The benefit is that the, largely unskilled, work creates jobs – helping to spread wealth and bolstering the country’s economy.

Mozambique’s government says it is in the process of implementing policies of this variety.

“We introduced an initiative of bringing cement factories into the country. With this, we managed to stabilise the price levels of cement in Mozambique,” says Armando Inroga, the country’s trade and industry minister.

“We intend to have market competitive prices in the coming two years so that Mozambicans can have adequate low-cost housing using high-quality material produced in Mozambique.

“We also need to have a highly Mozambican food-processing industry which results from national produce.”

Traditionally, foreign investment has poured into Asia thanks to this model. But production costs in Asia are rising, as are salaries, encouraging firms to look elsewhere.

Some experts say the current dearth of vibrant manufacturing sectors in Africa is among the biggest factors preventing countries on the continent from cutting unemployment and spreading wealth.

The recent Africa Progress Panel report states that fewer than one in 10 African workers find jobs in manufacturing.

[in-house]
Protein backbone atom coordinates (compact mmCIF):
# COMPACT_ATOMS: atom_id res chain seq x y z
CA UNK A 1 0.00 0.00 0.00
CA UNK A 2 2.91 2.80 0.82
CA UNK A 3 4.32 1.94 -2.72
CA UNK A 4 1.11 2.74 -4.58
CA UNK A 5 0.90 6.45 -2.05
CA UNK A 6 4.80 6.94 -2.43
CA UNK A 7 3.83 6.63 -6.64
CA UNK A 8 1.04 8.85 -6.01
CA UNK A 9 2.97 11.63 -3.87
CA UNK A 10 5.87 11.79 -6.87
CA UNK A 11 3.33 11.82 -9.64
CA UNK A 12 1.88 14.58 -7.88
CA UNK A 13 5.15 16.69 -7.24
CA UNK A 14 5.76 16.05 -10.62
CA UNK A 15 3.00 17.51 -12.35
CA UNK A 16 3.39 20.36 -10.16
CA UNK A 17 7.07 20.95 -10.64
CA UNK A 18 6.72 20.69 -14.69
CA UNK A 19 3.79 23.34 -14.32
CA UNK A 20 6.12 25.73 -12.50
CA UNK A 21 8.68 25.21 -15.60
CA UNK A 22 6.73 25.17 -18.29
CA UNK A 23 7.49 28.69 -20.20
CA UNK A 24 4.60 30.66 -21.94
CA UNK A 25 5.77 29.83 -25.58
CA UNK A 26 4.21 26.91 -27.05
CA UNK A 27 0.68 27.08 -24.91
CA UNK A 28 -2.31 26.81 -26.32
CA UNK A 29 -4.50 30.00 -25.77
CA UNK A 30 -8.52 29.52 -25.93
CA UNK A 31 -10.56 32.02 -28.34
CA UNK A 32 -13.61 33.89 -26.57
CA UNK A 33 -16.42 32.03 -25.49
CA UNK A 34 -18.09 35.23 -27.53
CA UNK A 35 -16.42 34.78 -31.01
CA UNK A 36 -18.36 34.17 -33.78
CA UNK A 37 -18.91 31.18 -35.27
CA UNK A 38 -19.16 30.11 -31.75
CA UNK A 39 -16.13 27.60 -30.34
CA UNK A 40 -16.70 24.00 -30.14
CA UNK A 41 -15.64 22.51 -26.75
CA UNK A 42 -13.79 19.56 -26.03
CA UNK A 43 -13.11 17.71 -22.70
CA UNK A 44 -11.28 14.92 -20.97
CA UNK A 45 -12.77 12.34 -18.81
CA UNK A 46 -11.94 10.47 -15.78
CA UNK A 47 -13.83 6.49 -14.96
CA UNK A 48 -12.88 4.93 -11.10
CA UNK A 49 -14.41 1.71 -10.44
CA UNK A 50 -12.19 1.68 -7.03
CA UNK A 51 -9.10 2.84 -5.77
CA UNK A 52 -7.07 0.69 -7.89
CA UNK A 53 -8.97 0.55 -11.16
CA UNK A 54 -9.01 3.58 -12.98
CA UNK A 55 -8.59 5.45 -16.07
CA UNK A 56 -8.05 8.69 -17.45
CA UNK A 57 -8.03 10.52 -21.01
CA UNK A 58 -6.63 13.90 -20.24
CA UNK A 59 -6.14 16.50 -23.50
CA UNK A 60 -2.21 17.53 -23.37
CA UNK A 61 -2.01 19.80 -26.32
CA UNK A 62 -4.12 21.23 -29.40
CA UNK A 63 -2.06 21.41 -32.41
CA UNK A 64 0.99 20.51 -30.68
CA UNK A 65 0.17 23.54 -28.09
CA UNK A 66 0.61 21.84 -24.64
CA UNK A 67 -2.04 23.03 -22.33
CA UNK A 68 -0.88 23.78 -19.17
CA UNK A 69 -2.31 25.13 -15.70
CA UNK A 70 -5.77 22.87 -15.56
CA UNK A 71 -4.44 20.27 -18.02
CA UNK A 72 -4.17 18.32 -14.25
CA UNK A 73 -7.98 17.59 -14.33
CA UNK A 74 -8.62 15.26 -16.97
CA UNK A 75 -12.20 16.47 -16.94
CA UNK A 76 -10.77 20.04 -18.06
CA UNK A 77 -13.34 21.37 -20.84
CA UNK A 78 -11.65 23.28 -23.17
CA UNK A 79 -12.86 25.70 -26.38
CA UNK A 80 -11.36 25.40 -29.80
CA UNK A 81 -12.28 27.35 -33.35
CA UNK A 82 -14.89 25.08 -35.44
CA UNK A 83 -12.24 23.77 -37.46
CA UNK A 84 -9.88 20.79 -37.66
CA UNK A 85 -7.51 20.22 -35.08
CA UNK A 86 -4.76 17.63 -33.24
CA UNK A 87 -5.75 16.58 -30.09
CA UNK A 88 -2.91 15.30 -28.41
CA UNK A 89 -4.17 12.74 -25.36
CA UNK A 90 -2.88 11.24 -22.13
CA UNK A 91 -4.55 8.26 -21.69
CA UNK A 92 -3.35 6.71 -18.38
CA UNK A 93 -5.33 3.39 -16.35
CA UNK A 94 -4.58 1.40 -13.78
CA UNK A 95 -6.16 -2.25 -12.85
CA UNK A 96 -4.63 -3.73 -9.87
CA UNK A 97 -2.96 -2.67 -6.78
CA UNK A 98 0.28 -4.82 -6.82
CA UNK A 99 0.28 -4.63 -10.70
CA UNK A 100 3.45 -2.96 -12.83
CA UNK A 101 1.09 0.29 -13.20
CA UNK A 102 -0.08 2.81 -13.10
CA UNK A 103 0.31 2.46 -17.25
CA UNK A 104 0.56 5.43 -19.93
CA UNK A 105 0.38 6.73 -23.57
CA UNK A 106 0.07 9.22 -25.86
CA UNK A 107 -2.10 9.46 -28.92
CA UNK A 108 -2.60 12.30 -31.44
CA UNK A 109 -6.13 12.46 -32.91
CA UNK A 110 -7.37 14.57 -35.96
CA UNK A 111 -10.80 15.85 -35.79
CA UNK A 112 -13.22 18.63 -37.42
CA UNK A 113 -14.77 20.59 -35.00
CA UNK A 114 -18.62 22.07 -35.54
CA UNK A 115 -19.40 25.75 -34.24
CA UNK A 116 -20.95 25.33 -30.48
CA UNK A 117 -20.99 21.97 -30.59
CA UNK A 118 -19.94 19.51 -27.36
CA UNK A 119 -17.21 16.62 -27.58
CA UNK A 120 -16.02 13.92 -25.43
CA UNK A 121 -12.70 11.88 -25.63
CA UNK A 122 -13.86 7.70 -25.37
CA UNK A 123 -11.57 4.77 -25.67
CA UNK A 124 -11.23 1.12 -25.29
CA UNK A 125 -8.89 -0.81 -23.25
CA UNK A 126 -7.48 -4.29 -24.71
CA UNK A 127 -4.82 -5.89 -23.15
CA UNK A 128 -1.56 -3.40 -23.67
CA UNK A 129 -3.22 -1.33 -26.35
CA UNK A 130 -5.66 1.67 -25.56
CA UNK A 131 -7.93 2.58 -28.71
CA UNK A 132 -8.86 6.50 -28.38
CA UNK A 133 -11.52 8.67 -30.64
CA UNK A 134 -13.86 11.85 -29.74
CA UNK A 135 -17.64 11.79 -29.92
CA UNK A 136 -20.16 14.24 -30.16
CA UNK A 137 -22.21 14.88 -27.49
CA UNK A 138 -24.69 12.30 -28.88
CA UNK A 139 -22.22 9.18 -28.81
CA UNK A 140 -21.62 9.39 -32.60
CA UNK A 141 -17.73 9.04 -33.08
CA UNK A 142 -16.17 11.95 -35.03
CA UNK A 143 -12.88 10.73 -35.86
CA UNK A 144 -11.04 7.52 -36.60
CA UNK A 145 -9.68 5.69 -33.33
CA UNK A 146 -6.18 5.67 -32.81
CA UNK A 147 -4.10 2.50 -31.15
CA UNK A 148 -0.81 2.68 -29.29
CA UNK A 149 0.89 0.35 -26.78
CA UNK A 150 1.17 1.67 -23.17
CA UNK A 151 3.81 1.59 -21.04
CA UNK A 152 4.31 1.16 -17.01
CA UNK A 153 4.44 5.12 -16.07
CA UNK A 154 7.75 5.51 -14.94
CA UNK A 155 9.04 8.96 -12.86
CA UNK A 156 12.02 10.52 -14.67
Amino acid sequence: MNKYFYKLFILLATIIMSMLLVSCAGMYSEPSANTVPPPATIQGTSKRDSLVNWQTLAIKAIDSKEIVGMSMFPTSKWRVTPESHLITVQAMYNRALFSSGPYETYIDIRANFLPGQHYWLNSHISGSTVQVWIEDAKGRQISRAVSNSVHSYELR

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Analysis: Hinh Dinh, World Bank economist

Light manufacturing represents a reliable way to create productive jobs in Africa. This is the right time – there is an opportunity due to the rising wages and labour costs in China and other Asian countries. Wages are still relatively low in African countries.

Job creation is very important for young people coming in to the labour force. Natural resources don’t generate jobs – that’s the dilemma facing a number of countries. There was always a tendency for foreign direct investment to follow natural resources because that is where you get the fastest results.

It is the responsibility of African governments to bring foreign direct investment to manufacturing to create jobs. The history of economic development is such that any country would need to start producing basic household goods. Over time they moved to higher value goods.

No country in the world has developed without producing light manufacturing. And no country can skip it.”

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It quotes Nkosazana Dlamini Zuma, chairwoman of the African Union Commission, as saying: “We believe we cannot achieve development unless we industrialise. We are looking at agriculture as one of the important drivers for industrialisation.

“We have the land, the people and the products. But we need to process more of our products in order to create jobs for the young people.”

Nigeria is a case in point.

Despite having Africa’s biggest economy, a large proportion of the country’s population is unemployed.